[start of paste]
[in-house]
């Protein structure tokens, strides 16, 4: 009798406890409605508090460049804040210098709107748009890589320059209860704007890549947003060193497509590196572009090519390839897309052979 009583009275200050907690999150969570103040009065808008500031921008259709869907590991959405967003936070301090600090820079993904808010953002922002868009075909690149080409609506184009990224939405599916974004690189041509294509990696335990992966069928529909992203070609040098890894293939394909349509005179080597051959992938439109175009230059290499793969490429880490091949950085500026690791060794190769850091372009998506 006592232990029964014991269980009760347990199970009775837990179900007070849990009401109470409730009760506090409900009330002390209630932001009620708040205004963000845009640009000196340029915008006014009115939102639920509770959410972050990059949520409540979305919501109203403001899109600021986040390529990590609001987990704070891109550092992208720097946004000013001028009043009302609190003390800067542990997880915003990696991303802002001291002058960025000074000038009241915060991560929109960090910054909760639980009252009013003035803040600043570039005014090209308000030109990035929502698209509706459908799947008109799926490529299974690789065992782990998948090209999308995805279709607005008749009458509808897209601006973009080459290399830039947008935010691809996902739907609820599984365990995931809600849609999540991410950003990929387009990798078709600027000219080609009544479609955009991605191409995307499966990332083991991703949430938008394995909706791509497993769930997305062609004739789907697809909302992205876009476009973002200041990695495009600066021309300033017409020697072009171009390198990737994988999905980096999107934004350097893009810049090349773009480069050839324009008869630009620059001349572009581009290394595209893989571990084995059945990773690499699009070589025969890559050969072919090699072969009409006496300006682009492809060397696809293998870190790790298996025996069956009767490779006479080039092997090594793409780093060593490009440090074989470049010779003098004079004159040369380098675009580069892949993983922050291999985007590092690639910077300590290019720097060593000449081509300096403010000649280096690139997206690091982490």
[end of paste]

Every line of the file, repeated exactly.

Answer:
[in-house]
């Protein structure tokens, strides 16, 4: 009798406890409605508090460049804040210098709107748009890589320059209860704007890549947003060193497509590196572009090519390839897309052979 009583009275200050907690999150969570103040009065808008500031921008259709869907590991959405967003936070301090600090820079993904808010953002922002868009075909690149080409609506184009990224939405599916974004690189041509294509990696335990992966069928529909992203070609040098890894293939394909349509005179080597051959992938439109175009230059290499793969490429880490091949950085500026690791060794190769850091372009998506 006592232990029964014991269980009760347990199970009775837990179900007070849990009401109470409730009760506090409900009330002390209630932001009620708040205004963000845009640009000196340029915008006014009115939102639920509770959410972050990059949520409540979305919501109203403001899109600021986040390529990590609001987990704070891109550092992208720097946004000013001028009043009302609190003390800067542990997880915003990696991303802002001291002058960025000074000038009241915060991560929109960090910054909760639980009252009013003035803040600043570039005014090209308000030109990035929502698209509706459908799947008109799926490529299974690789065992782990998948090209999308995805279709607005008749009458509808897209601006973009080459290399830039947008935010691809996902739907609820599984365990995931809600849609999540991410950003990929387009990798078709600027000219080609009544479609955009991605191409995307499966990332083991991703949430938008394995909706791509497993769930997305062609004739789907697809909302992205876009476009973002200041990695495009600066021309300033017409020697072009171009390198990737994988999905980096999107934004350097893009810049090349773009480069050839324009008869630009620059001349572009581009290394595209893989571990084995059945990773690499699009070589025969890559050969072919090699072969009409006496300006682009492809060397696809293998870190790790298996025996069956009767490779006479080039092997090594793409780093060593490009440090074989470049010779003098004079004159040369380098675009580069892949993983922050291999985007590092690639910077300590290019720097060593000449081509300096403010000649280096690139997206690091982490």